From: “Impaired vascular contractility and blood pressure homeostasis
in the smooth muscle {alpha}-actin null mouse” by  Lisa A.
Schildmeyer, Renee Braun, George Taffet, Mariella Debiasi, Alan E.
Burns, Allan Bradley and Robert J. Schwartz
The FASEB Journal. 2000;14:2213-2220 

“Myosin is one of the most abundant proteins in the body.  There are
many types of myosin found in the body's cells.  Myosin-I and
myosin-II are the two most abundant subfamilies of myosin.  Myosin
class II is the most common type of myosin.  This type of myosin is
present in muscle tissues.  It is found in all of the body's muscle
types including the eyes, ears, and blood platelets.”
From: “Exploring Actin and Myosin” An interactive webpage for ISAT 454
by Brian Cunningham and Julie Schreiber (Department of Integrated
Science and Technology, James Madison University)

“Titin, also called connectin, is the largest protein known and is the
third most abundant protein in striated muscle behind only myosin and
From: . Cell Biol., Volume 143, Number 4, November 16, 1998 1013-1027
The NH2 Terminus of Titin Spans the Z-Disc: Its Interaction with a
Novel 19-kD Ligand (T-cap) Is Required for Sarcomeric Integrity
Carol C. Gregorio, Karoly Trombitßs, Thomas Centner, Bernhard
Kolmerer, Gunter Stier, Kathleen Kunke, Koichi Suzuki, Franz Obermayr,
Bernhard Herrmann, Henk Granzier, Hiroyuki Sorimachi, and Siegfried

“Keratins are the most abundant proteins in epithelial cells, and are
encoded by two groups of genes, type I and type II, which are distinct
at the level of genomic structure and nucleotide sequence.”
From “A Primer on Keratins”, Coulombe Laboratory, Dept Biological
Chemistry, Johns Hopkins 

Plasma: “The most plentiful is albumin, which transports several other
proteins and maintains blood pressure.
By itself, albumin makes up about 60 percent of the serum-protein
content, says Pounds. The 10 most abundant proteins—which include
antibodies, the iron transporter called transferrin, and
fibrinogen—account for more than 90 percent of all plasma protein.”
From “Blood Work” by John Travis, article in Science News Online, 15
March, 2003

“Only about 40% of serum albumin is contained within the circulation
at any one time; an
estimated 5% of the circulating albumin leaves the blood each hour to
be returned mainly by the
thoracic duct during the next 24-48 hours. Albumin pervades nearly
every fluid or secretion of
the body to some extent. The normal half-life of circulating albumin
is 19 days. This
corresponds to a daily degradation rate of about 14 grams, which is
about 20-30% of the total
protein synthesized by the liver. The degradation rate is in agreement
with the estimated
synthesis rate of 17 grams per day. From this it can be estimated that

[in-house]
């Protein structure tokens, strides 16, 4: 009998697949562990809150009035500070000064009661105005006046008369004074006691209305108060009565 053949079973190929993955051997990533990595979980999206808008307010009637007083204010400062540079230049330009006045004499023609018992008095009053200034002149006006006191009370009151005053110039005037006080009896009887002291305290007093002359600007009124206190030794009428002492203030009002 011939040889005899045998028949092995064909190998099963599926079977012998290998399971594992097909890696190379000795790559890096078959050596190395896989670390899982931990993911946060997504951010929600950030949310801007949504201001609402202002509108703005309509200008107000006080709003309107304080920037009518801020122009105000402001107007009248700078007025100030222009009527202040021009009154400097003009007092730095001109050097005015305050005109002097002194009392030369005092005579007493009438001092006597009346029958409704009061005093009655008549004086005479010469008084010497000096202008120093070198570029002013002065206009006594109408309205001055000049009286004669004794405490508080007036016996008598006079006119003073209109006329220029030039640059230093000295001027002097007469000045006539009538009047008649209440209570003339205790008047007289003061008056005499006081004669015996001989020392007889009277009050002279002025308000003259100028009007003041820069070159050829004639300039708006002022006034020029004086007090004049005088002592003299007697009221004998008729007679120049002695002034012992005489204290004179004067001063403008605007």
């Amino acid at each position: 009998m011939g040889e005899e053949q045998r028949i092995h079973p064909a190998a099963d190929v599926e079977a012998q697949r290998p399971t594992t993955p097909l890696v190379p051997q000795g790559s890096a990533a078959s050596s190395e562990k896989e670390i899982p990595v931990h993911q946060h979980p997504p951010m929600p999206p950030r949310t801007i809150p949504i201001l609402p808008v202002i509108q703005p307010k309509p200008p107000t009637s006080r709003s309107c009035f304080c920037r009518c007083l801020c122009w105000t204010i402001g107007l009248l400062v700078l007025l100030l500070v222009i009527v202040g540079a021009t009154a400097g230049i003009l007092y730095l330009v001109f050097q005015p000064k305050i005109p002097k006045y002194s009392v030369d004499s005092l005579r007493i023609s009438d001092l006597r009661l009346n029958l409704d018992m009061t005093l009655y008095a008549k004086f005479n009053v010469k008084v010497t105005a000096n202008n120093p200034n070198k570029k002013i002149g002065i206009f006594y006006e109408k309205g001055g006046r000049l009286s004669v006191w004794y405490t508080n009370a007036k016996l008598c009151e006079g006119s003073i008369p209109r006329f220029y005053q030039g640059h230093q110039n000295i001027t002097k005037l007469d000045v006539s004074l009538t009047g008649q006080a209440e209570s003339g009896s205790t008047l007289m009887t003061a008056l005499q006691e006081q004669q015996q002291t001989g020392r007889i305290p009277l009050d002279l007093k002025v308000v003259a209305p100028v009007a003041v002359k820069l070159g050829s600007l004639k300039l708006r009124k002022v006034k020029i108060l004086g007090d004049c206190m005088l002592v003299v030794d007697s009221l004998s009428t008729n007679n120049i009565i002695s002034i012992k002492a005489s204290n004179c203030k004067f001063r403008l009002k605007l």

the human liver makes
approximately 0.4 grams of albumin per hour.”
“Microfilaments, composed of globular actin subunits, play a role in
many cellular movement
processes including cell migration and cytosolic transport. Actin is
the most abundant protein in
eukaryotic cells ranging between 1-10% by weight of the total cell
protein. In the axon, actin
filaments are needed for membrane ruffling and cell movements at the
axon’s tip in the
elongation process.”
Notes from a workshop run by the University of Florida AntibodyApplications.pdf

“In human serum, albumin constitutes 50–70% of the total protein and
IgG constitutes 10–25%.”
Information from Amersham Biosciences

I’m less sure about the provenance of this statement:
“Concentration of the free radical control enzyme, superoxide
dismutase (SOD), in mammals is directly proportional to life span.
Humans have the highest concentrations of SOD. SOD is the fifth most
prevalent protein in the human body.(101,102) Elephants, parrots and
other long-lived species also have high levels. Thus, life expectancy
seems to be highly dependent on effective free radical regulation.”
The  statement appears in “Scientific Rationale for EDTA Chelation
Therapy -  Mechanism of Action” by  Elmer M. Cranton, M.D. and James
P. Frackelton, M.D.  and is adapted from A Textbook on EDTA Chelation
Therapy, Second Edition, 2001 edited by Elmer M. Cranton, M.D.,
Hampton Roads Publishing Company, Charlottesville, Virginia.
The citations upon which the statement is based are given as:
Demopoulos HB, Pietronigro DD, Seligman ML. The development of
secondary pathology with free radical reactions as a threshold
mechanism. Journal of the American College of Toxicology.
1983;2(3):173-184. and an oral presentation by Demopoulos.

“Osteocalcin is the seventh most abundant protein in the human body
and the second most abundant protein in bone tissue after collagen.”
“Osteocalcin (Lian J.B.& Gundberg,C.M. (1988) Clinical Orthopaedics
and Related Res. 226, 267-291.), or BGP, has only 49 amino acids, a 9-
charge and it is the seventh most abundant protein in the body. The
sequence of amino acids is highly conserved from swordfish to humans.
Bovine and human BGP only differ by two amino acids”
From “The Structure and Function of the Bone Protein Osteocalcin”